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Minnesota Multiphasic Personality Inventory-Adolescent (MMPI-A)

James N. Butcher, Ph.D., Carolyn L. Williams, Ph.D, John R. Graham, Ph.D., Robert P. Archer, Ph.D., Auke Tellegen, Ph.D., Yossef S. Ben-Porath, Ph.D., and Beverly Kaemmer

Measure adolescent psychopathology

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Overview
Product Resources

Age range: 14 years to 18 years

Qualification level: C

Year: 1992

Administration time: 45 to 60 minutes

Administration type: Individual; Q-global administration, scoring and/or reporting

Please note - this product is also available to psychiatrists upon request.

Overview

Publisher: University of Minnesota Press
Distributor: Pearson Assessments
Length: 478 True-False items
Minimum Reading Level: 4.9 grade (Lexile average), 4.4 grade (Flesch-Kincaid)
Norm Group: The MMPI-A normative sample consists of 1,620 adolescents (805 boys; 815 girls) between 14 and 18 years of age who were selected as representative of the U.S. population.

Product Description

An empirically based measure of adolescent psychopathology, the MMPI-A test contains adolescent-specific scales, and other unique features designed to make the instrument especially appropriate for today’s youth.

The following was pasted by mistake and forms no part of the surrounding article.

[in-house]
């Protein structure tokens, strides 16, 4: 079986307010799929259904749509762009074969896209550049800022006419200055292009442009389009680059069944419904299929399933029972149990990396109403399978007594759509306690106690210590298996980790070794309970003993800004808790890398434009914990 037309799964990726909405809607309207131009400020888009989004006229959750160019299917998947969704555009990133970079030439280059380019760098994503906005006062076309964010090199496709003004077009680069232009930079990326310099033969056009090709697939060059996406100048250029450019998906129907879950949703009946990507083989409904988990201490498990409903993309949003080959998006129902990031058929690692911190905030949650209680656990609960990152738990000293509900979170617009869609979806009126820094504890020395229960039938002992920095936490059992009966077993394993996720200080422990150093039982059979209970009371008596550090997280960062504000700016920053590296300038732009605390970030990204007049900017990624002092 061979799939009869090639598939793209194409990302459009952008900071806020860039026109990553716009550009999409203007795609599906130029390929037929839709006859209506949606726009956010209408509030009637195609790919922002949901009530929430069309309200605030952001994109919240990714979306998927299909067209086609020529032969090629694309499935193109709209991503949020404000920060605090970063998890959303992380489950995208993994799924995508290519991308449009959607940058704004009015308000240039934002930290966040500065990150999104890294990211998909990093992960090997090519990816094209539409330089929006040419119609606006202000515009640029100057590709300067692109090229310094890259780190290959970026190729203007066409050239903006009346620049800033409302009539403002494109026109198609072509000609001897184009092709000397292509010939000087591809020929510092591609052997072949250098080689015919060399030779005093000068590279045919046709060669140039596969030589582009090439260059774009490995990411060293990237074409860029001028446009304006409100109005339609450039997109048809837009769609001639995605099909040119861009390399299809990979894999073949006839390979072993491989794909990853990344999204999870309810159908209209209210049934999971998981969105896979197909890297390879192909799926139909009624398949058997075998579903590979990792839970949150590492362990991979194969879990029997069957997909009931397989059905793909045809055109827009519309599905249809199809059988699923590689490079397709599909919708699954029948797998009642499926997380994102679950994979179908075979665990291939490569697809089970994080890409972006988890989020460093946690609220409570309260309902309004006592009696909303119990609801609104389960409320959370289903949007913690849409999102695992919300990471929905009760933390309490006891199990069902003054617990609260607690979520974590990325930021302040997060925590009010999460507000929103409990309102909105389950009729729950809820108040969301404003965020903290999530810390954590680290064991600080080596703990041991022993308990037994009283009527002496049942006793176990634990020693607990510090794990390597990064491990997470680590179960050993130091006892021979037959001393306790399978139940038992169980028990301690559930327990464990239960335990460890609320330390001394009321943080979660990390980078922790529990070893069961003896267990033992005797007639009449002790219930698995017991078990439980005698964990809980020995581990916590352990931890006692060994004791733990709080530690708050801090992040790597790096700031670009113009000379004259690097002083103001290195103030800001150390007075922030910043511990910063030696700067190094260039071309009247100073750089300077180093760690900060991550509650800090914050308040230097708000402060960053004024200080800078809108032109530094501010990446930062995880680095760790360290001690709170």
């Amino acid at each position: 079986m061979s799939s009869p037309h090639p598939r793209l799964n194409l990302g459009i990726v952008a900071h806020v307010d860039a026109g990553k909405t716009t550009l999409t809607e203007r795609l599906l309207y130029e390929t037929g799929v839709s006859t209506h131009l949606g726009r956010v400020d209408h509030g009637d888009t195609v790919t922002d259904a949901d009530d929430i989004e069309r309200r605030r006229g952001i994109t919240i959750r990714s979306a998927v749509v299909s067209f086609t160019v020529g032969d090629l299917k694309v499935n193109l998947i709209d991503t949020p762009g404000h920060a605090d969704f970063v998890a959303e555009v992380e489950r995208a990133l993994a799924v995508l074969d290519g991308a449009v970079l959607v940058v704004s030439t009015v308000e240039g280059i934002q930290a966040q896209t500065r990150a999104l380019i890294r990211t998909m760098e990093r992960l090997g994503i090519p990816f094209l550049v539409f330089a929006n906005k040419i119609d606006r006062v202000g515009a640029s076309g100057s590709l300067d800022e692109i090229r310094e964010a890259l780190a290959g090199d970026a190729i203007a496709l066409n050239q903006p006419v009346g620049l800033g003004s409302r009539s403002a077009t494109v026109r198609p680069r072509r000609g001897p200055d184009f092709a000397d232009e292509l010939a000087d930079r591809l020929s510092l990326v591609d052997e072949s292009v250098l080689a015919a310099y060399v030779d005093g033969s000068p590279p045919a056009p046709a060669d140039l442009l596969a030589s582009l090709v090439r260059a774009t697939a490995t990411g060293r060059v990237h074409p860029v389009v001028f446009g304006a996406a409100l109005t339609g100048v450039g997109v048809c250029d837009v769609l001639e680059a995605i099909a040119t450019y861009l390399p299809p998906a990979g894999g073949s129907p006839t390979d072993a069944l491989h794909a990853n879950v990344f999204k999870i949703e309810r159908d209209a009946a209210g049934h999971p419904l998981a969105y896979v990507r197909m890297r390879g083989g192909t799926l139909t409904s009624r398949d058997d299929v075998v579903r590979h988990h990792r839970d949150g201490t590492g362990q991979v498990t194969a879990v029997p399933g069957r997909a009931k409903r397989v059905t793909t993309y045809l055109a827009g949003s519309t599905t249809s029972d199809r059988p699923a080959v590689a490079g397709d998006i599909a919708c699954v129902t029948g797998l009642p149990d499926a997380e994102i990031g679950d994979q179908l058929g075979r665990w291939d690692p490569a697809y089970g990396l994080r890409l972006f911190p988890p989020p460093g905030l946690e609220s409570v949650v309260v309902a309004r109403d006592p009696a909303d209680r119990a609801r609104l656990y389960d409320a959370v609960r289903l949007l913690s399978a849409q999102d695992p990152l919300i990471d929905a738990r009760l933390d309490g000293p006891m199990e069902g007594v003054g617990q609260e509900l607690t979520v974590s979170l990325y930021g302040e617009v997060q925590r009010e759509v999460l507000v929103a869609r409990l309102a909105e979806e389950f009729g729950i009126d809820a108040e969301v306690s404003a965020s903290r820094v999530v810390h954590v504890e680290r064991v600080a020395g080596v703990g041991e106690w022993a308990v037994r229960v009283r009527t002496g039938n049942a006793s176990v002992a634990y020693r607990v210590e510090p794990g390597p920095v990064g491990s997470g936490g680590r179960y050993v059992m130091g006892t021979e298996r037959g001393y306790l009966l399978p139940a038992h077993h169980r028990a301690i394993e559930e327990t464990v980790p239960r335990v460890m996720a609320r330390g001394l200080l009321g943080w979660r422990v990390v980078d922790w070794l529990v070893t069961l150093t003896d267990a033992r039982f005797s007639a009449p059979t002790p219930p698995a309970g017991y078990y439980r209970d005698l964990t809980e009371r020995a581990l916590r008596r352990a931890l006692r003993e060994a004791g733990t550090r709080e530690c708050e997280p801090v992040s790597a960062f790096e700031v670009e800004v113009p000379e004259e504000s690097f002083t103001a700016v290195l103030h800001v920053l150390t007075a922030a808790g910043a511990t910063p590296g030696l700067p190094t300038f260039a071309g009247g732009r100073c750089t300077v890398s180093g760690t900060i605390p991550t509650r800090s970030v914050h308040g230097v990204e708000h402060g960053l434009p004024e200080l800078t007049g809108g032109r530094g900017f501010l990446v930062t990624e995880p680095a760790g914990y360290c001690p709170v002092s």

The MMPI-A test helps provide relevant information to aid in problem identification, diagnosis, and treatment planning for youth (ages 14 years to 18 years).

Use this self-report inventory to help:

  • Support diagnosis and treatment planning in a variety of settings

  • Identify the root causes of potential problems early on

  • Provide easy-to-understand information to share with everyone in the adolescent’s support network

  • Guide professionals in making appropriate referrals

Key features

  • Item content and language are relevant for adolescents.

  • At the psychologist’s discretion, the clinical scales and three of the validity scales can be scored from the first 350 items, a significant savings in administration time.

  • Norms are adolescent-specific.

  • Scales help address problems clinicians are more likely to see with adolescents, including family issues, eating disorders, and chemical dependency.